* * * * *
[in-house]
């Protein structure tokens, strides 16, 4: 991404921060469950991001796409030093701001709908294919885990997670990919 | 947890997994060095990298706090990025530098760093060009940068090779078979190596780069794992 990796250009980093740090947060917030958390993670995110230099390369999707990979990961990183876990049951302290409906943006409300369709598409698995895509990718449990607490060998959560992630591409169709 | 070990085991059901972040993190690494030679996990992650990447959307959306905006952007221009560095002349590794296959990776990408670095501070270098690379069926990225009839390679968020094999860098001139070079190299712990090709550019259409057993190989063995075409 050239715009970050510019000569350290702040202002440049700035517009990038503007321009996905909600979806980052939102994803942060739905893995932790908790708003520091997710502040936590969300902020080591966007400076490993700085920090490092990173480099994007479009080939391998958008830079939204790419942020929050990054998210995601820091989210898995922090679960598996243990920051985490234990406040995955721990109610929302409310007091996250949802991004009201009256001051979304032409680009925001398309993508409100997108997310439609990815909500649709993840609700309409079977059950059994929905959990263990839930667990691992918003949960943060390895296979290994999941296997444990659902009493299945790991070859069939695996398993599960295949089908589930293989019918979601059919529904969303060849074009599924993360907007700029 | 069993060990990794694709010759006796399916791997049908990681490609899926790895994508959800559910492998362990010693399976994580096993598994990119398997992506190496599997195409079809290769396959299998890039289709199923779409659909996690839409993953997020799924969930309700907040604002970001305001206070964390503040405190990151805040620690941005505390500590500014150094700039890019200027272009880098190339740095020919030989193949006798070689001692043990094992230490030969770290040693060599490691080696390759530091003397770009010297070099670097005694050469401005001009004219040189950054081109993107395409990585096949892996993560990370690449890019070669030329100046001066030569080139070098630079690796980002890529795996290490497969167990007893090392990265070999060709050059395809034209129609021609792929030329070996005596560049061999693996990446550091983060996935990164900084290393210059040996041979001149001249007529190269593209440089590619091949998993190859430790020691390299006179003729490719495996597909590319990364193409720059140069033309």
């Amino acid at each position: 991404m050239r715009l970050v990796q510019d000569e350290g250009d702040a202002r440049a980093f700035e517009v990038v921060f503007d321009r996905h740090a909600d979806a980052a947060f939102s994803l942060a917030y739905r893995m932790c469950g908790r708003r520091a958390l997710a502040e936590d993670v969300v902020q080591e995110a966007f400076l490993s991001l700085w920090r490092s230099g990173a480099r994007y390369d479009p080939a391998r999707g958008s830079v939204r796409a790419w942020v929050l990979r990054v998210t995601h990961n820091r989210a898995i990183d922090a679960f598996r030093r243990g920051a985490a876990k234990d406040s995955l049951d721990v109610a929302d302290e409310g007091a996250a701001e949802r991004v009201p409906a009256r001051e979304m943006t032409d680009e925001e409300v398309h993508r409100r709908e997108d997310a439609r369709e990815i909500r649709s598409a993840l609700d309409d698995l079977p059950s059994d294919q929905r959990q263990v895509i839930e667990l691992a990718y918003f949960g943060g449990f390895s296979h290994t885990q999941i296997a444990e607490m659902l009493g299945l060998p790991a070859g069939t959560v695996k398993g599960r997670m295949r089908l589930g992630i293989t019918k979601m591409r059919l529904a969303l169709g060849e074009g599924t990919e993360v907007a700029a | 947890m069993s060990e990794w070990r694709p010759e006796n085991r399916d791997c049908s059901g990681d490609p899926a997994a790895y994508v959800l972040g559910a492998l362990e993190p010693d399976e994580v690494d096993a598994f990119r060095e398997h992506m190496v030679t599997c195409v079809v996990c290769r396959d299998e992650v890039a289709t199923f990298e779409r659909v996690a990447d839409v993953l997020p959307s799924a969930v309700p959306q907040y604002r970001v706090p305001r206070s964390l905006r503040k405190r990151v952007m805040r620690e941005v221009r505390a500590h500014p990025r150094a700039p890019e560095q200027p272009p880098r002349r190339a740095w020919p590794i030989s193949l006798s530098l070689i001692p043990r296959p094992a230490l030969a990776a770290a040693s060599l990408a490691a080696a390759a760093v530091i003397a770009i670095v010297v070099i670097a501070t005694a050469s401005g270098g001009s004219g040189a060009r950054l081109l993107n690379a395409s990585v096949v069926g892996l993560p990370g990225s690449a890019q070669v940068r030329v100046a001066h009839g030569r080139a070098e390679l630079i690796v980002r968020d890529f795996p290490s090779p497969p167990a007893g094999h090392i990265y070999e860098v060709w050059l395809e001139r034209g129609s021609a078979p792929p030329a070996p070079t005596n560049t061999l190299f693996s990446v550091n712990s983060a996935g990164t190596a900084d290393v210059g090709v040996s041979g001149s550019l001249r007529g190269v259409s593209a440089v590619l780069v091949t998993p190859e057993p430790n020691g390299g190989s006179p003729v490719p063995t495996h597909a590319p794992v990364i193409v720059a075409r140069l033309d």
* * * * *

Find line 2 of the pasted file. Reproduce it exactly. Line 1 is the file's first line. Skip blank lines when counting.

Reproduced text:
């Protein structure tokens, strides 16, 4: 991404921060469950991001796409030093701001709908294919885990997670990919 | 947890997994060095990298706090990025530098760093060009940068090779078979190596780069794992 990796250009980093740090947060917030958390993670995110230099390369999707990979990961990183876990049951302290409906943006409300369709598409698995895509990718449990607490060998959560992630591409169709 | 070990085991059901972040993190690494030679996990992650990447959307959306905006952007221009560095002349590794296959990776990408670095501070270098690379069926990225009839390679968020094999860098001139070079190299712990090709550019259409057993190989063995075409 050239715009970050510019000569350290702040202002440049700035517009990038503007321009996905909600979806980052939102994803942060739905893995932790908790708003520091997710502040936590969300902020080591966007400076490993700085920090490092990173480099994007479009080939391998958008830079939204790419942020929050990054998210995601820091989210898995922090679960598996243990920051985490234990406040995955721990109610929302409310007091996250949802991004009201009256001051979304032409680009925001398309993508409100997108997310439609990815909500649709993840609700309409079977059950059994929905959990263990839930667990691992918003949960943060390895296979290994999941296997444990659902009493299945790991070859069939695996398993599960295949089908589930293989019918979601059919529904969303060849074009599924993360907007700029 | 069993060990990794694709010759006796399916791997049908990681490609899926790895994508959800559910492998362990010693399976994580096993598994990119398997992506190496599997195409079809290769396959299998890039289709199923779409659909996690839409993953997020799924969930309700907040604002970001305001206070964390503040405190990151805040620690941005505390500590500014150094700039890019200027272009880098190339740095020919030989193949006798070689001692043990094992230490030969770290040693060599490691080696390759530091003397770009010297070099670097005694050469401005001009004219040189950054081109993107395409990585096949892996993560990370690449890019070669030329100046001066030569080139070098630079690796980002890529795996290490497969167990007893090392990265070999060709050059395809034209129609021609792929030329070996005596560049061999693996990446550091983060996935990164900084290393210059040996041979001149001249007529190269593209440089590619091949998993190859430790020691390299006179003729490719495996597909590319990364193409720059140069033309």